Well it isn’t just about devices, it’s about patterns of use. Not only do people now browse the web on different devices, they use it in different places. According to Neilsen only one in five UK smartphone users say they never use their phone while watching TV while more than 60% do so regularly – and more than half of them every day.

Online shopping has also shifted radically toward the table and phone with 41% growth of tablet-based shopping in the past year according to research by Rakuten – who among other things own along with steady growth in overall m-commerce.

Putting these trends together with what we know of online behaviour reveals the importance of designs that work across a range of devices. Since its emergence the online store has evolved toward a familiar and consistent format defined by the big players and adopted widely. In other words we ‘expect’ an online store to behave in a particular way just as retail experts will explain that we have expectations of the way a physical store is laid out, or what the experience involves. When it is different it is a barrier to those unfamiliar. The same rules apply to the web, only more so.

That means when a site appears on a mobile device we want it to behave as a site would on a PC browser AND to be consistent with the features of the phone.

All over this means that, however the techies choose to debate the technology there are six clear reasons why a responsive website is an absolute must have.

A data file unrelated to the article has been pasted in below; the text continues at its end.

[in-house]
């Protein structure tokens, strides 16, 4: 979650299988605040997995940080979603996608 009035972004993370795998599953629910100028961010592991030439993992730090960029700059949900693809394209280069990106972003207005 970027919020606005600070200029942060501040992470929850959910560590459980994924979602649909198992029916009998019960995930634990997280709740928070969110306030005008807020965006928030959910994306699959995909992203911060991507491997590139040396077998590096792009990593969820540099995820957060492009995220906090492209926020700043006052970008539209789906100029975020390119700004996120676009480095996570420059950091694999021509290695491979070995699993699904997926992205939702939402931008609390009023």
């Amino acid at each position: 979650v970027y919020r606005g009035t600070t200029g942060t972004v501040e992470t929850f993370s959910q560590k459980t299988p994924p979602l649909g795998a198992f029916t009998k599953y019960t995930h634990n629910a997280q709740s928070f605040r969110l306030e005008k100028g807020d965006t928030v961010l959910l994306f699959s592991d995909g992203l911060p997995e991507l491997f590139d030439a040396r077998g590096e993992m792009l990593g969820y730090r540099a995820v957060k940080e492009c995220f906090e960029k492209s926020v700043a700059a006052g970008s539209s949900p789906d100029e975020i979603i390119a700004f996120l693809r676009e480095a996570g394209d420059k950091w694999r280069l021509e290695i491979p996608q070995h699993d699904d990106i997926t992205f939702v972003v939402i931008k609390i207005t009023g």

1. Mobile is the future and the now

Mobile accounts for more users more of the time and more searches (20% of all Google searches and more than half of local searches). One in four emails gets opened on a phone. If you can’t be seen properly on a mobile device you are already behind the curve.

2. Social media and blogs generate mobile visits

More than half the reading of social media, where links promote mobile-readable blogs happen through mobile devices. Links from blogs and social media to your website are less effective if the website can’t be seen properly.

3. A site that responds quickly is (still) essential

It was always true – if you have to wait your too late. People aren’t just lazy they are impatient and will just not wait around for your site, so optimising for mobile devices matters.

4. SEO is better with a single address

Google prefers sites with a single address over separate mobile sites. They have said so and if you think about how search engines actually do their thing it’s common sense.

5. Fulfil user expectations or else

Responsive sites deliver a familiar experience. If a user doesn’t get or can’t find what they want they will take their custom elsewhere. That means how it looks, how it feels and how the store behaves. Google say unless the experience is what people want there is a more than 60% chance users will leave immediately.

6. The site is more likely to work on future devices

You would be right to be cynical about ‘future proofing’ – it doesn’t really exist in technology. But some things are more future proofed than others. Because RWD ‘responds’ to the size of the screen rather than the type of device it is more likely to look right when a new screen size comes along on a new device. It’s not a guarantee – but the technology of RWD lends itself to relatively easy adaptation if necessary.

So choosing a responsive design is about the need to respond to how people view the web now and how they will do so in the future. It affects your choice of CMS, the design of your site and how you think about the audience.